One drink that will be under this section is the “Channel Orange”: a classic latte with whole or oat milk, oaked and smoked vanilla, orange Oleo-Saccharum, and Bittercube Bolivar bitters. It’s topped with candied orange powder.
“This is one that I really love,” Molter said. “It’s nice because it’s exciting, and sounds very cool and eloquent, but it just tastes so good that it’s an incredibly accessible drink.”
Castelaz — who also works full-time as an associate flavor scientist in Beloit — will focus on the menu’s “art” beverages. He said he starts with an idea or story, then decodes it through flavor and presentation.
“They will be definitely some of the wildest coffee drinks a lot of people will have ever dived into,” he said.
The “art” menu will follow a theme, which Castelaz is considering rotating about four to five times a year.
The first theme will pay homage to the history of the Two Trees’ space with drinks representing its lives, including its time as a law office, a boilermakers union, a daycare and its current state.
The “Boilermaker’s Union” will feature Hojicha Tea — which is similar to matcha, but toasted — chanterelle simple syrup, Rishi Butterfly Pea Flower powder and acid-adjusted nitro raspberry fennel soda.
“You’ll have a drink that’s kind of a progression of colors, from this deep blue to more of a violet to more of a pink,” Castelaz said. It will be served with a shot of fruity espresso.
A new member of the Discourse family, Adil Amin — a Theoretical Physics Ph.D.-level candidate at the University of Wisconsin-Milwaukee — will work on creating novel ingredients for the shop, such as the kiwi purée found in the “Two Trees Crenn.”
Most “art” drinks will be served with accompaniments — such as a set of crackers — to “amplify” the experience.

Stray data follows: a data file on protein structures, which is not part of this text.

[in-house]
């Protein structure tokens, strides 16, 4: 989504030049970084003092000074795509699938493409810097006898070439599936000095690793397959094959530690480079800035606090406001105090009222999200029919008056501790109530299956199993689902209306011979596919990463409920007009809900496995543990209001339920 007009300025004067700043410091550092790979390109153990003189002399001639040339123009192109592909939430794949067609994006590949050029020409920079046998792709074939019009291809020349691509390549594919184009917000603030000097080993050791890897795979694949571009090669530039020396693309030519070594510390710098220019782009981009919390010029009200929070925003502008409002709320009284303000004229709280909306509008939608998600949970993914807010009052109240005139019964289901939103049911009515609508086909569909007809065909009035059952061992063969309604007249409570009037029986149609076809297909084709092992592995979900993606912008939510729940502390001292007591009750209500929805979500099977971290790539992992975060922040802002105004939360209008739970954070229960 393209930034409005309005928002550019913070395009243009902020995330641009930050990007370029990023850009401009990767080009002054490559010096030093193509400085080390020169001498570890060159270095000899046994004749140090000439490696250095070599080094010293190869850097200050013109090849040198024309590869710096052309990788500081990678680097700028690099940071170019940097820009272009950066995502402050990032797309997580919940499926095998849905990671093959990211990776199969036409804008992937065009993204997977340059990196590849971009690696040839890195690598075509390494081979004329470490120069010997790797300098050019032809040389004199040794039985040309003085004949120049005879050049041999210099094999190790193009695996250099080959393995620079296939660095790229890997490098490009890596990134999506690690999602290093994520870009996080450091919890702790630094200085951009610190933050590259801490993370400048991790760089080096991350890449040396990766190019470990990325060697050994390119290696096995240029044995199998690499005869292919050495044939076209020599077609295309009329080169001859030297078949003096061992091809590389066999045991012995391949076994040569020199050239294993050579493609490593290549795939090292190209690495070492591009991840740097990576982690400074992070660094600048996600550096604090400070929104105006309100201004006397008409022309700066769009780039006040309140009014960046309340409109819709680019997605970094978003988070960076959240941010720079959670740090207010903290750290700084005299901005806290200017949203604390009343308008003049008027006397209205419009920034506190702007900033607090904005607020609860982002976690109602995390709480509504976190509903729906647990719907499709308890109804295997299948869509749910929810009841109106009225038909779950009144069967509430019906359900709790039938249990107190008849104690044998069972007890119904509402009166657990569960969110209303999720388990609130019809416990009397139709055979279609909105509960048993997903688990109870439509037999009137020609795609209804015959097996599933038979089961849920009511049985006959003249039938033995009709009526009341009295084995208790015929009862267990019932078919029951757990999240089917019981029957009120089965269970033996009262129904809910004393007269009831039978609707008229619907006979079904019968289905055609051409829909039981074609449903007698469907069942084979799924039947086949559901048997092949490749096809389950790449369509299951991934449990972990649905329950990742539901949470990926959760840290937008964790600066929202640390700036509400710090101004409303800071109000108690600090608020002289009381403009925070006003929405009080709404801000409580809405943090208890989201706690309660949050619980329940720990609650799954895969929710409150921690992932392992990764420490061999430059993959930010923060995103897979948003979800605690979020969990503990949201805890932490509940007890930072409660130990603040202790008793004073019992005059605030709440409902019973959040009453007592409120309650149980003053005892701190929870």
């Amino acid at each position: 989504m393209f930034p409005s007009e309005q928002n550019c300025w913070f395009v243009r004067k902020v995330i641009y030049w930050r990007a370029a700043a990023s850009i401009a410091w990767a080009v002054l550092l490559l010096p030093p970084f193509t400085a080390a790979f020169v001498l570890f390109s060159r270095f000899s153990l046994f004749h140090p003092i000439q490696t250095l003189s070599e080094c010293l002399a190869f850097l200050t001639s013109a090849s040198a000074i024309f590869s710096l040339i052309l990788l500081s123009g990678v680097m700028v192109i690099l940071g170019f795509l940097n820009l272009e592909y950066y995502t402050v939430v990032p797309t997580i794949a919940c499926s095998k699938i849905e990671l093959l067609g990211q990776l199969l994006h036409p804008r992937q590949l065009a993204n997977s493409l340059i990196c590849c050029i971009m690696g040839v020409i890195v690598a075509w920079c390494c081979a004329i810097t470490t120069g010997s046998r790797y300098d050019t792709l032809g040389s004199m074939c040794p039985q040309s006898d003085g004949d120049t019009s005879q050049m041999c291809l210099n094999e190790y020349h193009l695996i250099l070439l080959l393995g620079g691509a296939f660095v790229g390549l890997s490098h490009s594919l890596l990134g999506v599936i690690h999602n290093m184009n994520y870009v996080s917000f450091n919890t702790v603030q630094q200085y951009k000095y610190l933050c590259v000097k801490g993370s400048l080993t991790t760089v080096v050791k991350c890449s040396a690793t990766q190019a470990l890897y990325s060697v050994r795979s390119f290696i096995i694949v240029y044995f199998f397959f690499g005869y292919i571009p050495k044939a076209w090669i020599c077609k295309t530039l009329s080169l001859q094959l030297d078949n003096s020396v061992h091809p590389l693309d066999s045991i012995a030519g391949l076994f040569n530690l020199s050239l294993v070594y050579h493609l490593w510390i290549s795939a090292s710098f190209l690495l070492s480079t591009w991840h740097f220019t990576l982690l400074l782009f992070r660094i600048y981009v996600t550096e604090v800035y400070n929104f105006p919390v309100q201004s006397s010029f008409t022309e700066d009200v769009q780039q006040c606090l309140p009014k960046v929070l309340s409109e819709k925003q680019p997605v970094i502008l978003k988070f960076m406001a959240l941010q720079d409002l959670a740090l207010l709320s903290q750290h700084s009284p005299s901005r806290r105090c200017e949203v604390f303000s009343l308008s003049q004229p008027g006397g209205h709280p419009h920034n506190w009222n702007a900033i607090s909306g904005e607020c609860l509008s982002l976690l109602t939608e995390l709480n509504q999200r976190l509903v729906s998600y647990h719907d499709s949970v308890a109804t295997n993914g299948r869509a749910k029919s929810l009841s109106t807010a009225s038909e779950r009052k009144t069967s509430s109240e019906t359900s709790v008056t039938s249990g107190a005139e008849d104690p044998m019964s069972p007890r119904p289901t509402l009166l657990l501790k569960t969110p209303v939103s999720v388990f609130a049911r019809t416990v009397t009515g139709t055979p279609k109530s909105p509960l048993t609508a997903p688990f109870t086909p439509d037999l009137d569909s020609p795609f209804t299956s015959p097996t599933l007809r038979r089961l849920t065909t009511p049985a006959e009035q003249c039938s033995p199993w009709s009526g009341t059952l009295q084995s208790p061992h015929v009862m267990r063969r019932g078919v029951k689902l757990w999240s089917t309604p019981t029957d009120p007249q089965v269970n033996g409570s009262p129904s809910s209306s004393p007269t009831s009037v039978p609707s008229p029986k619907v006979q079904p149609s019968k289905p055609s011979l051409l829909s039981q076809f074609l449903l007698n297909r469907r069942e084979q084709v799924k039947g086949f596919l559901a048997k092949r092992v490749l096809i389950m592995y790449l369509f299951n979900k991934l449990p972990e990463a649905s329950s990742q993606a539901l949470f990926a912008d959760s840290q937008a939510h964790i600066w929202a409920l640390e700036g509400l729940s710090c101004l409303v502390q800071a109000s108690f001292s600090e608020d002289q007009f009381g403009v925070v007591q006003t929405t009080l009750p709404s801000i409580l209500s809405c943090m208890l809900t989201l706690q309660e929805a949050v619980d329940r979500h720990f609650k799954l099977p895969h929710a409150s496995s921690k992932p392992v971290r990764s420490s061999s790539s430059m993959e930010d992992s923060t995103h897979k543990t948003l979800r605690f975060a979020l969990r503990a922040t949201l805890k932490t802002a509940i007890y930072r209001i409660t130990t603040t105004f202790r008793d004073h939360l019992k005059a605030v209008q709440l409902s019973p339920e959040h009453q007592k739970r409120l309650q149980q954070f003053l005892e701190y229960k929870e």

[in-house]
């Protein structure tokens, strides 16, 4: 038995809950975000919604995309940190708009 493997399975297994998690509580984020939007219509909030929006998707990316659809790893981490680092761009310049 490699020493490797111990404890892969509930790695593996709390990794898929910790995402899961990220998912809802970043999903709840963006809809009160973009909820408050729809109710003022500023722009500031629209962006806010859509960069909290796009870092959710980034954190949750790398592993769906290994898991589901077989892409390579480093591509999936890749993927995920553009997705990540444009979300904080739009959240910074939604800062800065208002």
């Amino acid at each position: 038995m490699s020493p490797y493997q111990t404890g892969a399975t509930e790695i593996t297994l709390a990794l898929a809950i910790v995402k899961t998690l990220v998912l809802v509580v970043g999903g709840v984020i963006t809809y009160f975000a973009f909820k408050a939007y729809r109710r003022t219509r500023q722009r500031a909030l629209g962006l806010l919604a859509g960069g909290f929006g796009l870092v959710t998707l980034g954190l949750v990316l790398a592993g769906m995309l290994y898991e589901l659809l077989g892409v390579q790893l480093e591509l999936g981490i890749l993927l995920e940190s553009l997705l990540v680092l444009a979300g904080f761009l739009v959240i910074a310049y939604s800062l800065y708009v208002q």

If there are leftovers, Castelaz said the team is figuring out ways to use them at least one additional time. For example, spent milk will be turned into yogurt, and coffee will be turned into compost, kombucha or miso.
If someone orders from the “craft” section, they can expect standard coffee shop wait times, with drinks between $5 and $7. If someone chooses an “art” drink, they should expect it to take the same amount of time as a cocktail, with prices between about $9 and $12.
Why Discourse is moving and where
Discourse will pop up at Two Trees MKE, 5625 West Wells St., every first and third weekend of the month. The liquid workshop is aiming to have its opening there July 23-25.
On the weekends it’s running, it will be open from 8 a.m. to 3 p.m. Friday through Sunday.
“Right now, there is an enormous amount of uncertainty in this industry and for me still in how what we’re doing is going to be received,” Castelaz said. “What Olivia and I are about to do doesn’t exist. There isn’t a way to go out and do market research about how well a crazy, esoteric, slow bar, coffee concept is going to work.”
But moving Discourse to Milwaukee is something Castelaz has been thinking about for “a long time.”
While a lot of its Door County employees were “amazing,” oftentimes, they were also seasonal, he said.
“If you can’t retain those people year after year, it becomes very, very difficult to build something,” he said. “You kind of feel like you’re a hamster running around a wheel, and every year, you’re at the same place you started.”
Castelaz’s day job is also closer to the Milwaukee area; he grew up nearby; and his girlfriend, who lives in Romania, is planning to attend the University of Wisconsin-Milwaukee.
“To be able to bring back everything I’ve learned the past five years to the Milwaukee area is an unbelievably exciting thing,” he said. “I think the scene here in the city is and has been evolving at such an exciting pace and I’m honored to work with Olivia to be a part of that.”
Looking ahead, the Discourse team plans to launch an “Omakase” ticketed series, which will be an intimate five-course tasting of coffee and tea-based beverages. They also are going to do collaborations with local drink makers and chefs, and are looking for more to work with.
The long-term goal for the liquid workshop is to move into its own brick-and-mortar once again.
“I think Milwaukee is just that perfect size of city that will understand where we’re coming from, but also probably still feel a little challenged by it,” Castelaz said.
The team will host a final weekend over at its Door County workshop, Courtyard Level, 10580 Country Walk Drive, Unit 14, Sister Bay, from 8 a.m. to 4 p.m. July 2-3 and 8 a.m. to noon July 4.